# Simple question about Gravity on Earth

1. Mar 20, 2009

### Ghost803

We keep getting drilled with the info in class that all objects would fall to the earth at the same speed. And it does not make sense to me

So the equation is (Ge * m1 * m2)/r2 = F

And F = m1 * a. There fore m1 * a = (Ge* m1*m2)/r2

This can be simplified and the m1 eliminated by dividing it from both sides, so that a = Ge *m2(mass of earth)/r2.

So my question is, how does this work with masses larger than the earth? Because according to this equation the only thing determining acceleration is the mass of the earth and the distance and the the Gravitational Constante Ge.

Do you just use the mass of the larger object to calculate acceleration and disregard the smaller object's mass?

2. Mar 20, 2009

### mgb_phys

Because you also have a force on the Earth, the Earth is accelerating up to meet the falling object but normally the effect for a tennis ball is rather small so you can ignore it.

For two stars/planets falling into each other you have to take it into account.

3. Mar 20, 2009

### DaveC426913

i.e the simpler form of the equation is only used for objects whose mass when compared to Earth's is insignificant.

4. Mar 20, 2009

### Integral

Staff Emeritus
Not quite.

Note that there are no approximations made in deriving the equation in the OP. It holds for all masses, but there is one key restriction built into it. You must use your distance from the center of the earth, that is the r in the denominator. If you use the radius of the earth you get the common value of 9.81 m/s2. So this value is only meaningful at or near the earths surface.

5. Mar 20, 2009

### pallidin

OK. here's one for you...

I''m sitting here on my chair veiwing PF.
I now raise with one hand a 1/lb weight 2-feet above me.

The earth does not move 2-feet backwards, of course, BUT, does it move at all?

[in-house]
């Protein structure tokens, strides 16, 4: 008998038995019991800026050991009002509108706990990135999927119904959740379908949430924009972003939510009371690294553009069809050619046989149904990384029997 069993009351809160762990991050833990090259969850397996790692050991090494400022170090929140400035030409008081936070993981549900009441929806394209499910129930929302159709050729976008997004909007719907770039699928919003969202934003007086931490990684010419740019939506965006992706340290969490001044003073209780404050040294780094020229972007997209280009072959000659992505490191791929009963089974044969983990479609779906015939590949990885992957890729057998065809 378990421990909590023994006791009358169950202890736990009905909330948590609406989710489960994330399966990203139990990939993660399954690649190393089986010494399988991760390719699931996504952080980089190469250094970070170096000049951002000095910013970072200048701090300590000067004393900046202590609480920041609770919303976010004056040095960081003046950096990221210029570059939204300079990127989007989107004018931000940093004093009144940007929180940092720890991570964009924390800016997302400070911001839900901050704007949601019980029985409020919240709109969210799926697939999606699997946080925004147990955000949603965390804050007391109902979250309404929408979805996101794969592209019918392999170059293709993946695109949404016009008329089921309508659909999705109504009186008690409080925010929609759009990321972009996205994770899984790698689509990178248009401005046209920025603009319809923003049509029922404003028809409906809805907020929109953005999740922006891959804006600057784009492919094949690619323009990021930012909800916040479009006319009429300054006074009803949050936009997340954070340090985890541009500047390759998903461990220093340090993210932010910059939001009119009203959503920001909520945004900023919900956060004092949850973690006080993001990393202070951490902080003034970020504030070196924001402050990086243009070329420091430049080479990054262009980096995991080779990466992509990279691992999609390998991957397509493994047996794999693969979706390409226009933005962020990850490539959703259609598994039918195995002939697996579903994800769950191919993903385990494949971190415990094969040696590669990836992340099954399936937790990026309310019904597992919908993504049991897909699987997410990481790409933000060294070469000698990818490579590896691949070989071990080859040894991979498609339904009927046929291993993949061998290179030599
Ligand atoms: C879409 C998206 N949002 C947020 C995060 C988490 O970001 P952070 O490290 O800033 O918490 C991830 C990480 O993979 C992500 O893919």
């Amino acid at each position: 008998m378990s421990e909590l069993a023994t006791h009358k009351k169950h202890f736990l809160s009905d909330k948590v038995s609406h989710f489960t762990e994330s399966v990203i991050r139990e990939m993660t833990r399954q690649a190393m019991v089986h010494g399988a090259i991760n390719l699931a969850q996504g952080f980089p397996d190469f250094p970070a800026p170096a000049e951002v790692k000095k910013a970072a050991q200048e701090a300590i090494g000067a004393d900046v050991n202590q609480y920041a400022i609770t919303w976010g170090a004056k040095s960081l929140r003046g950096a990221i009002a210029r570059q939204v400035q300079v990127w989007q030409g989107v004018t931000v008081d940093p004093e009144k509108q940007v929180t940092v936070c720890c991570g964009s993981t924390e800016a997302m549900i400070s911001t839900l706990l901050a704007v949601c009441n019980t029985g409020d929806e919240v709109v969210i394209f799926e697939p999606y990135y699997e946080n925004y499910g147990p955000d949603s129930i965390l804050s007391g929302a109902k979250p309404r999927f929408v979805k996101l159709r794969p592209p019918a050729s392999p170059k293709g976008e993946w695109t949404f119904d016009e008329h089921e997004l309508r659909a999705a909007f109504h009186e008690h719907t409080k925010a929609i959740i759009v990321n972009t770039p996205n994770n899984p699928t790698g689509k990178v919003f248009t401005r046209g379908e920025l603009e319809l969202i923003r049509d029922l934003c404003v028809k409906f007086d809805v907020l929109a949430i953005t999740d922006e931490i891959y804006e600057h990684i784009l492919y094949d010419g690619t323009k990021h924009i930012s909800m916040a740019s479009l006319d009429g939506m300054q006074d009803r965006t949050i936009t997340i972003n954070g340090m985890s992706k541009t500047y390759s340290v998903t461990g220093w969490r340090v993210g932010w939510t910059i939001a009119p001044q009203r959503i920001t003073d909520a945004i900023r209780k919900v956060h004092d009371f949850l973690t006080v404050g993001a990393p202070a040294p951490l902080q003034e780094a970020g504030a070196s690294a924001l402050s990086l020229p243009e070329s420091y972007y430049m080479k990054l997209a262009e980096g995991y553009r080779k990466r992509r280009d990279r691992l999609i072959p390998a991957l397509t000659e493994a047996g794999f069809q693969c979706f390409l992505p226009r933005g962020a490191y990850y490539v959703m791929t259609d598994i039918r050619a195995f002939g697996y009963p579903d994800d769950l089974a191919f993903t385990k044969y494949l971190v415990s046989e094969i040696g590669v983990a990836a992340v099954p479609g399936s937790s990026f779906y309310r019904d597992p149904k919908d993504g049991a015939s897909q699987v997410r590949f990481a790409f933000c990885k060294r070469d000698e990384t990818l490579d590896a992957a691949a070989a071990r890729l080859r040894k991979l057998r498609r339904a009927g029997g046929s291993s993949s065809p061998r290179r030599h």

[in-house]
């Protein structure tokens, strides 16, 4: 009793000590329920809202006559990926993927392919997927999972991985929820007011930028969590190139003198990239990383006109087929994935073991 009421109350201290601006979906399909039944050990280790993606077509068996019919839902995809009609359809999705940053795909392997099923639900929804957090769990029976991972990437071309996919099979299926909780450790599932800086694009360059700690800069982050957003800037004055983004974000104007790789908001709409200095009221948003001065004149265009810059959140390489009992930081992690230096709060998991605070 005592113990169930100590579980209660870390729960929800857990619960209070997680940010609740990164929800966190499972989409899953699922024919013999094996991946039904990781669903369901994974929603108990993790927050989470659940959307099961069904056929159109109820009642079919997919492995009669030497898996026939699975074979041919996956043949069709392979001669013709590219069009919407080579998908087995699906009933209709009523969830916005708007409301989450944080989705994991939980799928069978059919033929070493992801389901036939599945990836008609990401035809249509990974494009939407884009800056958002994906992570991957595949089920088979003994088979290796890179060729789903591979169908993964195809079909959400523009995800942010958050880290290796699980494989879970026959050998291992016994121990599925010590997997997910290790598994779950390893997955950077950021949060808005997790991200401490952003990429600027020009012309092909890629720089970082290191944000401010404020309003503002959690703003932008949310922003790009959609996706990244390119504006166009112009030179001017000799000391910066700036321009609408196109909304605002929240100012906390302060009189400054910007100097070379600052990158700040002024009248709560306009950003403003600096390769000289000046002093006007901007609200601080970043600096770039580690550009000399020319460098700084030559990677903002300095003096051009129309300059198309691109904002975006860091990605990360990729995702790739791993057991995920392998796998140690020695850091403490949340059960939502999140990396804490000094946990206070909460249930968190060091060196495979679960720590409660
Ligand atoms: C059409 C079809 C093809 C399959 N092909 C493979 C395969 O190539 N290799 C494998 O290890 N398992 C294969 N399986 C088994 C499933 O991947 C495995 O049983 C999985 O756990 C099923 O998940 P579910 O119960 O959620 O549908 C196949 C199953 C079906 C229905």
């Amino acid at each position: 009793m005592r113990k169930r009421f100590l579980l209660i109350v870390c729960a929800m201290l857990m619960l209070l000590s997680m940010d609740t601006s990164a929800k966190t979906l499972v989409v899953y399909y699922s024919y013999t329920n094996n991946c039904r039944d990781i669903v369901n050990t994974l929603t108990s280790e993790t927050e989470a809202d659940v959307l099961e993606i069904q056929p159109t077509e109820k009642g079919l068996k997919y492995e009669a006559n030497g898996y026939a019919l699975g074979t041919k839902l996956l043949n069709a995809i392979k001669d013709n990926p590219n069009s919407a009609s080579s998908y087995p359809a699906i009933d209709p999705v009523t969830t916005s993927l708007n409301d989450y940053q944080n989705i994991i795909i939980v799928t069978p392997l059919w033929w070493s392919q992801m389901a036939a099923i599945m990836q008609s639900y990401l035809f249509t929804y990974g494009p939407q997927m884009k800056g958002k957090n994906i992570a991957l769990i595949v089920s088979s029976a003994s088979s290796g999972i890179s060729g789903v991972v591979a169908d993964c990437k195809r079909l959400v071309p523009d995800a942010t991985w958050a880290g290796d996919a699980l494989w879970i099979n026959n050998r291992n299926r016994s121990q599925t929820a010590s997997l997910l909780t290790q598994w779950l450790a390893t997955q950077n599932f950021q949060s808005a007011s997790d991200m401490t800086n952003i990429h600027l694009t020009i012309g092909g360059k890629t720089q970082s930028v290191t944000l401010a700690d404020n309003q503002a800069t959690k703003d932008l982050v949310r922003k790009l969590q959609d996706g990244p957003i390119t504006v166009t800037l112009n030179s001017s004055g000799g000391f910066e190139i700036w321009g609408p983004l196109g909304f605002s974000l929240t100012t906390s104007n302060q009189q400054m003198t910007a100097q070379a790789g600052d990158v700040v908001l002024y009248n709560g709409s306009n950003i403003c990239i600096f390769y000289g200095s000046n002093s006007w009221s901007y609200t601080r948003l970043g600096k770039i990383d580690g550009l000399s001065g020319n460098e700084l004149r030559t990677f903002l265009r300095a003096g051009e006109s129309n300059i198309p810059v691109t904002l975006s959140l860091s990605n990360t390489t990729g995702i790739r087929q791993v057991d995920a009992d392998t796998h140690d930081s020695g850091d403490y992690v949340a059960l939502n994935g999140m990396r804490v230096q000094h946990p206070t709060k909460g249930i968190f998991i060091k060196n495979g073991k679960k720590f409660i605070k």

6. Mar 20, 2009

### DaveC426913

Yes. It moves an amount equivalent to the Earth's mass divided your arm's mass times two feet.

7. Mar 20, 2009

### DaveC426913

Right. Forgot about the distance thing.

8. Mar 20, 2009

### Ghost803

Aah, I think I understand it now. I forgot to take into account the acceleration of the earth.

Which would be F= m2 * a.

m2 *a = (Ge *m1 *m2)/ r2

cancel out the m2s and you get a = Ge *m1/r2

So now my question is..

Does this mean that if any object how ever large were to come close to the earth, that it would have the same acceleration as us. And that any difference in speed for the two colliding, would solely be caused by the earth also accelerating at a great speed, which it usually does not because our masses are soo insignificant?

9. Mar 20, 2009

### DaveC426913

What?

10. Mar 20, 2009

### Ghost803

I meant. Say an object like Mars or something were to come close to the earth's surface. Would it accelerate towards earth, at 9.8m/s2, just like objects on earth with really small mass?

And would any difference in time it would take for impact by the large object, compared to how long an small object, like us would take to hit the earth be caused by the earth also accelerating. Which the earth would not usually do if small objects fall down, because their mass is so small compared to the mass of the earth.

11. Mar 20, 2009

### DaveC426913

Wellll... the part of Mars that is near Earth would feel the tug of 9.8m/s^2, yes. That there are a lot of confounding factors - mostly to do with tides (differences in pull at different points) and Roche limits - that make the question mostly academic.

Yes, a large object would contribute its gravitational pull to the equation. (Note that you're now talking about a system whose mass is Earth PLUS Mars, so it makes sense that the attraction is stronger).